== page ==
At a second marriage for both chatan and kallah, what is different from at a regular wedding?
The following is an overview, regarding a second marriage for both chatan and kallah; some differences depend only on the kallah’s status. Some issues are affected by details or sensitivities, especially regarding issues that are less halachic or are the subject of machloket. A couple would discuss these matters with their rav/mesader kiddushin (rabbi officiating at the wedding).
Tenaim — Many do not require a written tenaim document (see Hanisuin K’hilchatam 17:8).
Ketubah — A kallah who is not a betula (a maiden) receives half of what a betula receives for all three of a ketubah’s monetary elements (Shulchan Aruch, Even Haezer 67:1), and her status is referenced in certain places, in the ketubah. Certain variables — especially not widely known facts (e.g., adoption, conversion) — raise sensitivities during the public reading of the ketubah between the kiddushin and nisuin parts of the ceremony. The minhag of many is to not read the ketubah at a second marriage (see opinions in Hanisuin K’hilchatam 17:24 and Nitei Gavriel 51:7).
Veil — The kallah going to her chuppah with a veil is the sign of the wedding of a betula (Ketubot 15b), and the chatan covers her at the “badeken (veiling).” There is no badeken at a second marriage (see Rama, Even Haezer 55:1; Chelkat Mechokek 55:8), although some have the minhag that someone else puts the veil on her under the chuppah (Nitei Gavriel 51:3).
Chuppah location — The chuppah is done inside and not under the sky (see Pitchei Teshuva, Even Haezer 62:1; Aruch Hashulchan, Even Haezer 55:24).
Yichud (the couple’s seclusion) — According to many (see Rama, Even Haezer 55:1), the nisuin is accomplished by yichud. Therefore, it is especially important that the kallah not be a niddah (experiencing uterine bleeding), which would prevent full yichud (Nitei Gavriel 51:10).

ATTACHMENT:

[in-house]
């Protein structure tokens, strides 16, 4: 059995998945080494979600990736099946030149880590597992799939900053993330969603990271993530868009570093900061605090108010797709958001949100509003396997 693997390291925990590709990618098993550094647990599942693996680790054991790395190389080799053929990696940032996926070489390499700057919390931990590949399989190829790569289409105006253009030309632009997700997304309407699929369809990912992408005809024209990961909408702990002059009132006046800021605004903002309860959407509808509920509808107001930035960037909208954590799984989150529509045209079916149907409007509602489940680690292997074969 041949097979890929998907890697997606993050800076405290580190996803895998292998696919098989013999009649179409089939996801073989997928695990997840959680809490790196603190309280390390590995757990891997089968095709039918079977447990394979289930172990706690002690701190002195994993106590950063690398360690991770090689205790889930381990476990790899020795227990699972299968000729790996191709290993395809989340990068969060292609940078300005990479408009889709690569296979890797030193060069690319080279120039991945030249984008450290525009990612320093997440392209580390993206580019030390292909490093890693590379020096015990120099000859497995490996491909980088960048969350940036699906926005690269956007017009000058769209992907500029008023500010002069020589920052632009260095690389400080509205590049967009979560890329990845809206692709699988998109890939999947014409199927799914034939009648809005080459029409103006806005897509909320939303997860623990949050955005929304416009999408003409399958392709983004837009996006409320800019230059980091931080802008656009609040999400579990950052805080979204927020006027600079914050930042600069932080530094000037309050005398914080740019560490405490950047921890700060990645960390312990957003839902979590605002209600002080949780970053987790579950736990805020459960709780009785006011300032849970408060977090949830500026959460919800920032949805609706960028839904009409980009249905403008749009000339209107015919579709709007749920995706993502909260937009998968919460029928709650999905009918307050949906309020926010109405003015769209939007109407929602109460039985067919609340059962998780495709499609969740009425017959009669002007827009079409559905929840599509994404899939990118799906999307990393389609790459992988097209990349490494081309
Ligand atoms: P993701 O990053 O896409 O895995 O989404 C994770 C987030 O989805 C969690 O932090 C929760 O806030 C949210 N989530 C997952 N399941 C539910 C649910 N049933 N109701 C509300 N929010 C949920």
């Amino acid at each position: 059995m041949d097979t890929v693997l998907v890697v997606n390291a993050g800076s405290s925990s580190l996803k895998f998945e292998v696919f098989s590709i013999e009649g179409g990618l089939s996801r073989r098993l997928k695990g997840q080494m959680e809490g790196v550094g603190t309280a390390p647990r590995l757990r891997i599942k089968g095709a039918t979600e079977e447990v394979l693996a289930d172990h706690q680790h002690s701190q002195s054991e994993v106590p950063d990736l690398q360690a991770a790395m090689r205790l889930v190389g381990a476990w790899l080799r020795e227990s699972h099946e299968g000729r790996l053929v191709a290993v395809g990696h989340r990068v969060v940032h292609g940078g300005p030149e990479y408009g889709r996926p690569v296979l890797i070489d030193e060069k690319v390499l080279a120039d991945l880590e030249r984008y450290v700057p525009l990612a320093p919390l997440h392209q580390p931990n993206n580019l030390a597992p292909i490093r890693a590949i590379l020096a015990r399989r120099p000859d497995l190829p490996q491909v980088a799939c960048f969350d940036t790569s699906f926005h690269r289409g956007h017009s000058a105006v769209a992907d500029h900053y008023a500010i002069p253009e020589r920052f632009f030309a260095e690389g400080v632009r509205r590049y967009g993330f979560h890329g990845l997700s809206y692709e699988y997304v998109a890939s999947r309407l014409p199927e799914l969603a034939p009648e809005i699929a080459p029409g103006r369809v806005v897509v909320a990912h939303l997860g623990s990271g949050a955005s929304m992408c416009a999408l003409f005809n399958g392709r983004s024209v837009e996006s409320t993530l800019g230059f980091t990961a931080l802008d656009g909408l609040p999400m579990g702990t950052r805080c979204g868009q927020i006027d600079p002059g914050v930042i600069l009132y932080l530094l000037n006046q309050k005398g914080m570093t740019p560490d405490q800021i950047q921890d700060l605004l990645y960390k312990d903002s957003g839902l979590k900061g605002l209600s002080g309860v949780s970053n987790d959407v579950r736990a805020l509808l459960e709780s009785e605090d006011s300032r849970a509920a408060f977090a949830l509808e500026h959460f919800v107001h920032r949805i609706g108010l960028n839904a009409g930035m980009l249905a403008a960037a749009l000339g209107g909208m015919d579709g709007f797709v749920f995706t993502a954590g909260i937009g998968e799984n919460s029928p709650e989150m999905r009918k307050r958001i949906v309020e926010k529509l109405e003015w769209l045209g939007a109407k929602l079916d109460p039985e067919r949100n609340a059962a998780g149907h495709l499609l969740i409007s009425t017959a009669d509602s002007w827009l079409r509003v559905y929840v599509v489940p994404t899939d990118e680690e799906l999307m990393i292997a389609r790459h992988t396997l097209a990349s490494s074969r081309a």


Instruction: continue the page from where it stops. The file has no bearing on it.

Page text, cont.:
Minhagim that are unchanged: chuppah, breaking of the glass, ashes on the chatan’s head and the kallah encircling the chatan.
Level of revelry — The recommendation of poskim and the minhag is that — while joyous — the second wedding is less elaborate, which can find expression in several areas: Many do not have a band (Aruch Hashulchan ibid.); the food is less extensive (Hanisuin K’hilchatam 17:29) and the kallah’s dress is less elaborate (Nitei Gavriel 51:2).
These are general guidelines, not halachic dictates:
Participation of the couple’s children — Many have the minhag that their children not take part in the chuppah (Nitei Gavriel 51:9). The decision should be left to the children (if old enough), without the couple causing pressure or reading into their decisions.
Sheva brachot — The sheva brachot under the chuppah are standard, but at meals, it is complicated. The Gemara (Ketubot 7a) says that for such a couple, there are sheva brachot for only one day. There are three feasible and supported possibilities what one day means (see Rosh, Ketubot 1:13 and its analysis in Chelkat Mechokek 62:6 and Beit Shmuel 62:5): 1) the first meal; 2) any meal eaten the first day; 3) it must be both the first meal and on the first day.
The main differences are: A. After a night wedding, can there be a party with the sheva brachot recited the next day? B. If the chuppah takes place at the end of the day and the meal takes place at night, are there brachot at the end of the wedding meal?
The general approach is that there is doubt in these test cases, and we do not make brachot in a case of doubt (Beit Shmuel ibid.). Therefore, it is best to time things wisely. The Pitchei Teshuva (ad loc 10) and Aruch Hashulchan (Even Haezer 62:33) cite the opinions that if the yichud is at night — then, even if the chuppah was before — they can recite sheva brachot at night. The Ezer Mikodesh (to Even Haezer 62:6) is unsure if this is correct. If the meal was well underway during the day, sheva brachot can be recited at its conclusion at night (Aruch Hashulchan ibid.; Hanisuin Kehilchata 17:35).
Time together — The couple is supposed to spend happy time together — as opposed to going to work — for three days (Ketubot 7a). The kallah is able to allow the chatan to return to work early (Rama, Even Haezer 64:2).
Rabbi Mann is a dayan for Eretz Hemdah and a staff member of Yeshiva University’s Gruss Kollel in Israel. He is a senior member of the Eretz Hemdah responder staff, editor of Hemdat Yamim and the author of “Living the Halachic Process, Volumes 1 and 2” and “A Glimpse of Greatness.”